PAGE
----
All That Heaven Allows (1955)




Critic Consensus: No consensus yet.

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Movie Info

One of director Douglas Sirk's best and most successful romantic soapers of the 1950s, All That Heaven Allows is predicated on a May-December romance. The difference here is that the woman, attractive widow Cary Scott (Jane Wyman), is considerably older than the man, handsome gardener-landscaper Ron Kirby (Rock Hudson). Sirk builds up sympathy for Cary by showing how empty her life has been since her husband's death, even suggesting that the marriage itself was no picnic. Throwing conventionial behavior to the winds and facing social ostracism, Cary pursues her romance with Ron, who is unjustly perceived as a fortune-hunter by Cary's friends and family--especially her priggish son Ned (William Reynolds). Amusingly, Conrad Nagel was to have had a much larger part as Harvey, an elderly widower who carries a torch for Cary, but his role was trimmed down during previews when audiences disapproved of an implicit romance between a sixtyish man and a fortysomething woman! All That Heaven Allows was remade by unabashed Douglas Sirk admirer Rainer Werner Fassbinder as Ali--Fear Eats the Soul (1974), in which the age gap between hero and heroine was even wider. ~ Hal Erickson, Rovi
Classics , Drama , Romance
Directed By:
Written By:
In Theaters:


Jane Wyman
as Cary Scott
Rock Hudson
as Ron Kirby
Conrad Nagel
as Harvey
Agnes Moorehead
as Sara Warren
Virginia Grey
as Alida Anderson
Gloria Talbott
as Kay Scott
William Reynolds
as Ned Scott
Jacqueline de Wit
as Mona Plash
Charles Drake
as Mick Anderson
Hayden Roarke
as Dr. Hennessy
Leigh Snowden
as Jo-Ann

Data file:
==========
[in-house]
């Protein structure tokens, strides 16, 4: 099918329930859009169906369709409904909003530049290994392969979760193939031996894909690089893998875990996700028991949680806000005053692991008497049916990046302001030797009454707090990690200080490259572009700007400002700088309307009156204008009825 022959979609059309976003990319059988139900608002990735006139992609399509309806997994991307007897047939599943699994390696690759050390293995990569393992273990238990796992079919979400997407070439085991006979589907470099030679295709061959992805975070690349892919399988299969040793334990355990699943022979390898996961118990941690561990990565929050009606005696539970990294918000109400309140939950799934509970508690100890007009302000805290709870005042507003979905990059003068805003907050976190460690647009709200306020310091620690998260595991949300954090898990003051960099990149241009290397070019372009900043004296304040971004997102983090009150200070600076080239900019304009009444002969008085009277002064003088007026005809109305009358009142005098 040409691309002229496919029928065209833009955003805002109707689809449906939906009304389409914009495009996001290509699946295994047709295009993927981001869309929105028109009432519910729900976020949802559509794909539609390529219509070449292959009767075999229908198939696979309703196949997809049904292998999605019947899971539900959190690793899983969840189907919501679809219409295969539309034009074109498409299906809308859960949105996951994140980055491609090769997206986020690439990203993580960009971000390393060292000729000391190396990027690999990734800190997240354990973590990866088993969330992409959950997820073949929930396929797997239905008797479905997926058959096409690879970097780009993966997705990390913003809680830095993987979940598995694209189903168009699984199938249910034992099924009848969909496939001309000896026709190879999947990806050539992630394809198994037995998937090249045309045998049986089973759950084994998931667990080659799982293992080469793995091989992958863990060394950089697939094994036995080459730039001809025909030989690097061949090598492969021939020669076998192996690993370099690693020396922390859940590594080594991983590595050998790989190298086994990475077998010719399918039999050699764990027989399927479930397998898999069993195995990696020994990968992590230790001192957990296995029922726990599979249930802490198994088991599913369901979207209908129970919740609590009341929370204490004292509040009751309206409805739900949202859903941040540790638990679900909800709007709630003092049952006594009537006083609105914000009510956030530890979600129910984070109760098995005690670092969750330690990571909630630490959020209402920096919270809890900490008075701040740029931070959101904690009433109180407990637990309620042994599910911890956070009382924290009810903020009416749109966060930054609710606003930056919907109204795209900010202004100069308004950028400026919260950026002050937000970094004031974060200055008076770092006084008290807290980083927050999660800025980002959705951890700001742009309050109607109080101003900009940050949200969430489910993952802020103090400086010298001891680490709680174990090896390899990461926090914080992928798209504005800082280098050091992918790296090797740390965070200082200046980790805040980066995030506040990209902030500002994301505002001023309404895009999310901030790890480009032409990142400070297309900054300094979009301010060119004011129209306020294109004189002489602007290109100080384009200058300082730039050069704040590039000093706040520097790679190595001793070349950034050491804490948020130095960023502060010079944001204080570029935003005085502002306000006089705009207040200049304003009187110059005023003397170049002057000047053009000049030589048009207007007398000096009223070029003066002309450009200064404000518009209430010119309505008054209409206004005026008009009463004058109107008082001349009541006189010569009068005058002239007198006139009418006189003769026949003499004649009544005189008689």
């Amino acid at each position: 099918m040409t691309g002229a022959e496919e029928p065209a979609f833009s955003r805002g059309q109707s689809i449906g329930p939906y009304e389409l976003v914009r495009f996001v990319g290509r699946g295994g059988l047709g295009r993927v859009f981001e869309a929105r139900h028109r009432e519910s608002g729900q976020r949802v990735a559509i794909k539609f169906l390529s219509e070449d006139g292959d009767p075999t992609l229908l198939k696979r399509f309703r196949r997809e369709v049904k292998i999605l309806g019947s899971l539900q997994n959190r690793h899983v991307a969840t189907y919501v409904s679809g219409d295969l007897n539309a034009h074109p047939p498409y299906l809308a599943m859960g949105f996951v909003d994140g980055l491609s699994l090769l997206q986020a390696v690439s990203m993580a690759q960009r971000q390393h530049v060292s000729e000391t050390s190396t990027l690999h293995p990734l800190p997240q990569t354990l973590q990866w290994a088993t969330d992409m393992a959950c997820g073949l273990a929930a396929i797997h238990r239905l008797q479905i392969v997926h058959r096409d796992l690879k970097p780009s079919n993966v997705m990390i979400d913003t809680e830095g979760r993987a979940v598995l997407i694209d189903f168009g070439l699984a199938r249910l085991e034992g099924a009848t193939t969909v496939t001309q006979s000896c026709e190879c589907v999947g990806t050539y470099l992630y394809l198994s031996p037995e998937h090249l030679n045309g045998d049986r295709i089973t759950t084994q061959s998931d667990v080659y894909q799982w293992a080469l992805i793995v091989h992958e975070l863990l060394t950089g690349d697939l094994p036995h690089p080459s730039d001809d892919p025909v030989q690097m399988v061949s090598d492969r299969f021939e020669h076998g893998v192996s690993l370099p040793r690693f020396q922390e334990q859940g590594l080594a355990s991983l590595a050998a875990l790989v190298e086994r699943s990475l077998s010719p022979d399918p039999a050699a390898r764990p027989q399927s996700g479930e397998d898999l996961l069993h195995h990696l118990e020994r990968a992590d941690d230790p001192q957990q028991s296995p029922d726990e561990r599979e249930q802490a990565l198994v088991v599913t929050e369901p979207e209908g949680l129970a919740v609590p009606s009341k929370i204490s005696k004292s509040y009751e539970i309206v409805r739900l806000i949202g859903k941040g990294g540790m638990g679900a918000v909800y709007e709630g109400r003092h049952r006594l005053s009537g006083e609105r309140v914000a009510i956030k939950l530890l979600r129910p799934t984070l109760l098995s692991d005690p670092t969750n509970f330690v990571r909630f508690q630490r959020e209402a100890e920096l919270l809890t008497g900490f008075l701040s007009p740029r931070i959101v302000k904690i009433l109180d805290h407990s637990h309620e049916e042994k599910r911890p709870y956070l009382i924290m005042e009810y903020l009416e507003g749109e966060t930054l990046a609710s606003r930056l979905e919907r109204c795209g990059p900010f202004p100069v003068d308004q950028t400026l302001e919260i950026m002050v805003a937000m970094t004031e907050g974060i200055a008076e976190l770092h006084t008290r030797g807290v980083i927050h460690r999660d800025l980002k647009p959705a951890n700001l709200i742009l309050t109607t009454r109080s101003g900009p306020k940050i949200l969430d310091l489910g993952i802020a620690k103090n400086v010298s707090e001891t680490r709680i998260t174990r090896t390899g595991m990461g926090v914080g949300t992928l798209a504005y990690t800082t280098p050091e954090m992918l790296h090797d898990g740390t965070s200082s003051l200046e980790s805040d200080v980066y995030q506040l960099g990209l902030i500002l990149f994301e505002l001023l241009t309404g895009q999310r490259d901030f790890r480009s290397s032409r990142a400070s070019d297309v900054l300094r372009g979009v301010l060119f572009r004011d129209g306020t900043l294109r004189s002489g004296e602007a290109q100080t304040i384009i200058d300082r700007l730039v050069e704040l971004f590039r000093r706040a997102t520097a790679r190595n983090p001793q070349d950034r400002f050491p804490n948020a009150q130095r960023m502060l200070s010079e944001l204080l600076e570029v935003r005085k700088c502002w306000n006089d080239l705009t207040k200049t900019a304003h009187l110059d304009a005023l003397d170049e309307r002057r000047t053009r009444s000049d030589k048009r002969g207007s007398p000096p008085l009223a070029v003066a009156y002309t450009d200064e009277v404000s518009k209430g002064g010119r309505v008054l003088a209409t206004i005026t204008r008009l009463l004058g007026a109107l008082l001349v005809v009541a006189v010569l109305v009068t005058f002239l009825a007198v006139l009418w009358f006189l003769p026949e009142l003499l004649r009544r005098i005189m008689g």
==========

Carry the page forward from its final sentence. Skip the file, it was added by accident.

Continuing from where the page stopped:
Donald Curtis
as Howard Hoffer
Alex Gerry
as George Warren
Merry Anders
as Mary Ann
Hayden Rorke
as Dr. Hennessy
Nestor Paiva
as Manuel
Forrest Lewis
as Mr. Weeks
Tol Avery
as Tom Allenby
David Janssen
as Freddie
Lillian Culver
as Bit part
Paul Keast
as Mark Plash
Joseph Mell
as Mr. Gow
Gia Scala
as Manuel's Daughter
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Critic Reviews for All That Heaven Allows

All Critics (28) | Top Critics (4)

Hudson is handsome and somewhat wooden. Laconic of speech, and imbued with an angel's patience and understanding, it's at times hard to understand his passion for the widow, what with pretty girls just spoilingfor his attention.

Full Review… | October 16, 2007
Top Critic

Solid and sensible drama plainly had to give way to outright emotional bulldozing and a paving of easy clichés.

Full Review… | March 24, 2006
New York Times
Top Critic

Beneath the stunningly lovely visuals -- all expressionist colours, reflections, and frames-within-frames, used to produce a precise symbolism -- lies a kernel of terrifying despair

Full Review… | February 8, 2006
Time Out
Top Critic

A masterpiece (1955) by one of the most inventive and recondite directors ever to work in Hollywood, Douglas Sirk.

Full Review… | September 4, 2004
Chicago Reader
Top Critic

Works as a straightforward melodrama, but is so meticulously crafted by a visual master that it provides endless material for those who wish to mine for deeper social commentary.

Full Review… | August 3, 2014
Movie Metropolis

Proof that there is artistry and glory in a genre that never had to apologise for itself, not when it was this confident, beautiful, and good.

Full Review… | July 13, 2014
Antagony & Ecstasy

Audience Reviews for All That Heaven Allows

Despite the fact that the two characters seem to fall in love in such an abrupt way, this is still an involving silky melodrama whose appeal is not hard to understand, especially taking into account the impressive social criticism that made it so ahead of its time.

Carlos Magalhães
Carlos Magalhães

Super Reviewer

I don't quite know how to describe this. I watched it expecting nothing great and I still feel quite confused as to my feelings on it but I really enjoyed it. It was interesting and understandable (not always common in 'old' movies) and it touches on themes I can completely understand despite the age gap. I feel I may have liked it better at Christmas time, as the beautiful images of a snow covered cottage with a young deer outside was magical. I truly felt for Cary, as her whole world changed and ended up feeling satisfied at the end. A good romance.

Sophie Burgess
Sophie Burgess

Super Reviewer

Some people never realize how society, traditions and values imprisons and forces them to conform with banality. A candid and romantic look of a taboo relationship, done with such picturesque beauty that is hard not to be moved and enchanted by it.

Pierluigi Puccini
Pierluigi Puccini

Super Reviewer

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